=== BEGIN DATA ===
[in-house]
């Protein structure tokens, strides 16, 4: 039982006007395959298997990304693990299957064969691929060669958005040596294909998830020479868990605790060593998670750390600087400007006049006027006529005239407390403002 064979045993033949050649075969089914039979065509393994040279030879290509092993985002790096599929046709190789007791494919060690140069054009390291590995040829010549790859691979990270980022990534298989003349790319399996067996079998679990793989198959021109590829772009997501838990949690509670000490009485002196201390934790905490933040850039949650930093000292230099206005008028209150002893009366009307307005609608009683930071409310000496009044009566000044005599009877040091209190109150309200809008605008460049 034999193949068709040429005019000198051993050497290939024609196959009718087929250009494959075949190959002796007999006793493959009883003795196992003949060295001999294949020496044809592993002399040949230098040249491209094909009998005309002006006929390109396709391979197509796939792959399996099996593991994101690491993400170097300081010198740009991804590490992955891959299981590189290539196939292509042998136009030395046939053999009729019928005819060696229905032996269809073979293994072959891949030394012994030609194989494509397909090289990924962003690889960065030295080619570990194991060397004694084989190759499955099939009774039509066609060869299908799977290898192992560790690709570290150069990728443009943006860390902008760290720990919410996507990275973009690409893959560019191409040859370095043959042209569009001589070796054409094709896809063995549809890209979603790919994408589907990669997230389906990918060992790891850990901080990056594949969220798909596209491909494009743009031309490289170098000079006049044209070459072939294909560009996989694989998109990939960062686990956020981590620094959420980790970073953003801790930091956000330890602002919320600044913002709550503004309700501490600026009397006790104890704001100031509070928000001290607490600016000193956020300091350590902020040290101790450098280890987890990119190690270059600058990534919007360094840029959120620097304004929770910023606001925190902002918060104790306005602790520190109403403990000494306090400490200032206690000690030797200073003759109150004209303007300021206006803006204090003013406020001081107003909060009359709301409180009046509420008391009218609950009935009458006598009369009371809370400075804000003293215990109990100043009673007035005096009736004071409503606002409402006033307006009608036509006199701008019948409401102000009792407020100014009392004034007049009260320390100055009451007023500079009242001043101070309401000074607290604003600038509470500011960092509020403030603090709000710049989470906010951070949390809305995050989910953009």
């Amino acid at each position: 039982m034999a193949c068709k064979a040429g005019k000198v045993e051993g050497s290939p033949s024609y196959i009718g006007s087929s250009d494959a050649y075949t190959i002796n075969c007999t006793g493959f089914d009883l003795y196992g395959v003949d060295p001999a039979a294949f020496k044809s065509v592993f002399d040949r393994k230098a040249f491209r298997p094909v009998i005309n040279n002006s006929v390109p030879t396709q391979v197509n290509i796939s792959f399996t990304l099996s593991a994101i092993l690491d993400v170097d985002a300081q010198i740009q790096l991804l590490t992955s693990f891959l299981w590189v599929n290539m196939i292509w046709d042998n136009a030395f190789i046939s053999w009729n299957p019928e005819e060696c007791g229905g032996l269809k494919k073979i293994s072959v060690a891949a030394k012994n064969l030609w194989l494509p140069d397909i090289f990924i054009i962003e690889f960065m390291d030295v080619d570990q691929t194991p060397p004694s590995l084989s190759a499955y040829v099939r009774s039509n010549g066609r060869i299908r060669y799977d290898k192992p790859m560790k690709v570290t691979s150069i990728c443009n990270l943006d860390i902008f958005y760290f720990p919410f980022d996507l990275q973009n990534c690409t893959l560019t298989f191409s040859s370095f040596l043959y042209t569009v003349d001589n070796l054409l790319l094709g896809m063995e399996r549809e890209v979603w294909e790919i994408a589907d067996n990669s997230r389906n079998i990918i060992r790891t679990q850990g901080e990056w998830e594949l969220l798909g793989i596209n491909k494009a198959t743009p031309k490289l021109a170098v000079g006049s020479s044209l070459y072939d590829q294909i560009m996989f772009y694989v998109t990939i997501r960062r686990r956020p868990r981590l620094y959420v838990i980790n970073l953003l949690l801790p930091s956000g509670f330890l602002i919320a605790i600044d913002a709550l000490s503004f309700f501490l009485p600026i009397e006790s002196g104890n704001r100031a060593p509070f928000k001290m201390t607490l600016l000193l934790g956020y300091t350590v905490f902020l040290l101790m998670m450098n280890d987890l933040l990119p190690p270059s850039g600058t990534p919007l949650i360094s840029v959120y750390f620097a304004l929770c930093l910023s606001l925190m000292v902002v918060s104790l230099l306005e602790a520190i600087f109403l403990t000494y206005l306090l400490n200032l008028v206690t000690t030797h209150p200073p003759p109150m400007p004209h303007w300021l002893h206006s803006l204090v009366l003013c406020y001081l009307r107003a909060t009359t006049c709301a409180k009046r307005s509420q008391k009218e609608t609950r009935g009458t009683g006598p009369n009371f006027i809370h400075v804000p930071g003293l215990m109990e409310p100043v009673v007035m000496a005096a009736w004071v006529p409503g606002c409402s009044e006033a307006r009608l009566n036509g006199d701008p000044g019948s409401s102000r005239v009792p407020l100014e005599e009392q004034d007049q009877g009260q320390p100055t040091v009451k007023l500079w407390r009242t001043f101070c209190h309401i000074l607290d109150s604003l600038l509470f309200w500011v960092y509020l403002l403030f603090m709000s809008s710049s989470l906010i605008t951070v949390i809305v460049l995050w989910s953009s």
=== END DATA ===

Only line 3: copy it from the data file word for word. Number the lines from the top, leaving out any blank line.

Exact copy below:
């Amino acid at each position: 039982m034999a193949c068709k064979a040429g005019k000198v045993e051993g050497s290939p033949s024609y196959i009718g006007s087929s250009d494959a050649y075949t190959i002796n075969c007999t006793g493959f089914d009883l003795y196992g395959v003949d060295p001999a039979a294949f020496k044809s065509v592993f002399d040949r393994k230098a040249f491209r298997p094909v009998i005309n040279n002006s006929v390109p030879t396709q391979v197509n290509i796939s792959f399996t990304l099996s593991a994101i092993l690491d993400v170097d985002a300081q010198i740009q790096l991804l590490t992955s693990f891959l299981w590189v599929n290539m196939i292509w046709d042998n136009a030395f190789i046939s053999w009729n299957p019928e005819e060696c007791g229905g032996l269809k494919k073979i293994s072959v060690a891949a030394k012994n064969l030609w194989l494509p140069d397909i090289f990924i054009i962003e690889f960065m390291d030295v080619d570990q691929t194991p060397p004694s590995l084989s190759a499955y040829v099939r009774s039509n010549g066609r060869i299908r060669y799977d290898k192992p790859m560790k690709v570290t691979s150069i990728c443009n990270l943006d860390i902008f958005y760290f720990p919410f980022d996507l990275q973009n990534c690409t893959l560019t298989f191409s040859s370095f040596l043959y042209t569009v003349d001589n070796l054409l790319l094709g896809m063995e399996r549809e890209v979603w294909e790919i994408a589907d067996n990669s997230r389906n079998i990918i060992r790891t679990q850990g901080e990056w998830e594949l969220l798909g793989i596209n491909k494009a198959t743009p031309k490289l021109a170098v000079g006049s020479s044209l070459y072939d590829q294909i560009m996989f772009y694989v998109t990939i997501r960062r686990r956020p868990r981590l620094y959420v838990i980790n970073l953003l949690l801790p930091s956000g509670f330890l602002i919320a605790i600044d913002a709550l000490s503004f309700f501490l009485p600026i009397e006790s002196g104890n704001r100031a060593p509070f928000k001290m201390t607490l600016l000193l934790g956020y300091t350590v905490f902020l040290l101790m998670m450098n280890d987890l933040l990119p190690p270059s850039g600058t990534p919007l949650i360094s840029v959120y750390f620097a304004l929770c930093l910023s606001l925190m000292v902002v918060s104790l230099l306005e602790a520190i600087f109403l403990t000494y206005l306090l400490n200032l008028v206690t000690t030797h209150p200073p003759p109150m400007p004209h303007w300021l002893h206006s803006l204090v009366l003013c406020y001081l009307r107003a909060t009359t006049c709301a409180k009046r307005s509420q008391k009218e609608t609950r009935g009458t009683g006598p009369n009371f006027i809370h400075v804000p930071g003293l215990m109990e409310p100043v009673v007035m000496a005096a009736w004071v006529p409503g606002c409402s009044e006033a307006r009608l009566n036509g006199d701008p000044g019948s409401s102000r005239v009792p407020l100014e005599e009392q004034d007049q009877g009260q320390p100055t040091v009451k007023l500079w407390r009242t001043f101070c209190h309401i000074l607290d109150s604003l600038l509470f309200w500011v960092y509020l403002l403030f603090m709000s809008s710049s989470l906010i605008t951070v949390i809305v460049l995050w989910s953009s």